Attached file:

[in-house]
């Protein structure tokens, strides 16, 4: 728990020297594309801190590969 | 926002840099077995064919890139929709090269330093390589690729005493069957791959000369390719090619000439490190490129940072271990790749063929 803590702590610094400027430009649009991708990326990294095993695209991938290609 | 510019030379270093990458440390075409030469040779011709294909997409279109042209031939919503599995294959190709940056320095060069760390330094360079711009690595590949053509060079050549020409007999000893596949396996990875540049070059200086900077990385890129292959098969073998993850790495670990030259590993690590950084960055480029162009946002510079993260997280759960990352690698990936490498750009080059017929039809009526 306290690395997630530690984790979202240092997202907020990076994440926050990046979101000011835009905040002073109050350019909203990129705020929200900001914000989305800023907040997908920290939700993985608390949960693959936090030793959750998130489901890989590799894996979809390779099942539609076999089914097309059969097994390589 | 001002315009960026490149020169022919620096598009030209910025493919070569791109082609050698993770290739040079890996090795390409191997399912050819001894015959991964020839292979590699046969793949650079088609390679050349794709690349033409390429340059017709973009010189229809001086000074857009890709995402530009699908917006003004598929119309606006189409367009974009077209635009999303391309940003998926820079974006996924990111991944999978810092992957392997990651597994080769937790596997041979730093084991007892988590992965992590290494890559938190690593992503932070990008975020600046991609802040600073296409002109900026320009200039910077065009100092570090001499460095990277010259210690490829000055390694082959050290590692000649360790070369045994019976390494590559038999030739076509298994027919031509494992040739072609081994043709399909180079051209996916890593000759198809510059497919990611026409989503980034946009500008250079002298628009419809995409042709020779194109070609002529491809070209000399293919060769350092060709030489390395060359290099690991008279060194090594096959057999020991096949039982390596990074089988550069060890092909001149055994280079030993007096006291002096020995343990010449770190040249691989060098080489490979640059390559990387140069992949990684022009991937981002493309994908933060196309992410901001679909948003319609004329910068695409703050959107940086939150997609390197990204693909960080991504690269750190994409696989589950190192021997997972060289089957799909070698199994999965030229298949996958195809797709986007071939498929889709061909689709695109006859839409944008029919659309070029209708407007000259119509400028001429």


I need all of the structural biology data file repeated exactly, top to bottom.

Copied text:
[in-house]
């Protein structure tokens, strides 16, 4: 728990020297594309801190590969 | 926002840099077995064919890139929709090269330093390589690729005493069957791959000369390719090619000439490190490129940072271990790749063929 803590702590610094400027430009649009991708990326990294095993695209991938290609 | 510019030379270093990458440390075409030469040779011709294909997409279109042209031939919503599995294959190709940056320095060069760390330094360079711009690595590949053509060079050549020409007999000893596949396996990875540049070059200086900077990385890129292959098969073998993850790495670990030259590993690590950084960055480029162009946002510079993260997280759960990352690698990936490498750009080059017929039809009526 306290690395997630530690984790979202240092997202907020990076994440926050990046979101000011835009905040002073109050350019909203990129705020929200900001914000989305800023907040997908920290939700993985608390949960693959936090030793959750998130489901890989590799894996979809390779099942539609076999089914097309059969097994390589 | 001002315009960026490149020169022919620096598009030209910025493919070569791109082609050698993770290739040079890996090795390409191997399912050819001894015959991964020839292979590699046969793949650079088609390679050349794709690349033409390429340059017709973009010189229809001086000074857009890709995402530009699908917006003004598929119309606006189409367009974009077209635009999303391309940003998926820079974006996924990111991944999978810092992957392997990651597994080769937790596997041979730093084991007892988590992965992590290494890559938190690593992503932070990008975020600046991609802040600073296409002109900026320009200039910077065009100092570090001499460095990277010259210690490829000055390694082959050290590692000649360790070369045994019976390494590559038999030739076509298994027919031509494992040739072609081994043709399909180079051209996916890593000759198809510059497919990611026409989503980034946009500008250079002298628009419809995409042709020779194109070609002529491809070209000399293919060769350092060709030489390395060359290099690991008279060194090594096959057999020991096949039982390596990074089988550069060890092909001149055994280079030993007096006291002096020995343990010449770190040249691989060098080489490979640059390559990387140069992949990684022009991937981002493309994908933060196309992410901001679909948003319609004329910068695409703050959107940086939150997609390197990204693909960080991504690269750190994409696989589950190192021997997972060289089957799909070698199994999965030229298949996958195809797709986007071939498929889709061909689709695109006859839409944008029919659309070029209708407007000259119509400028001429």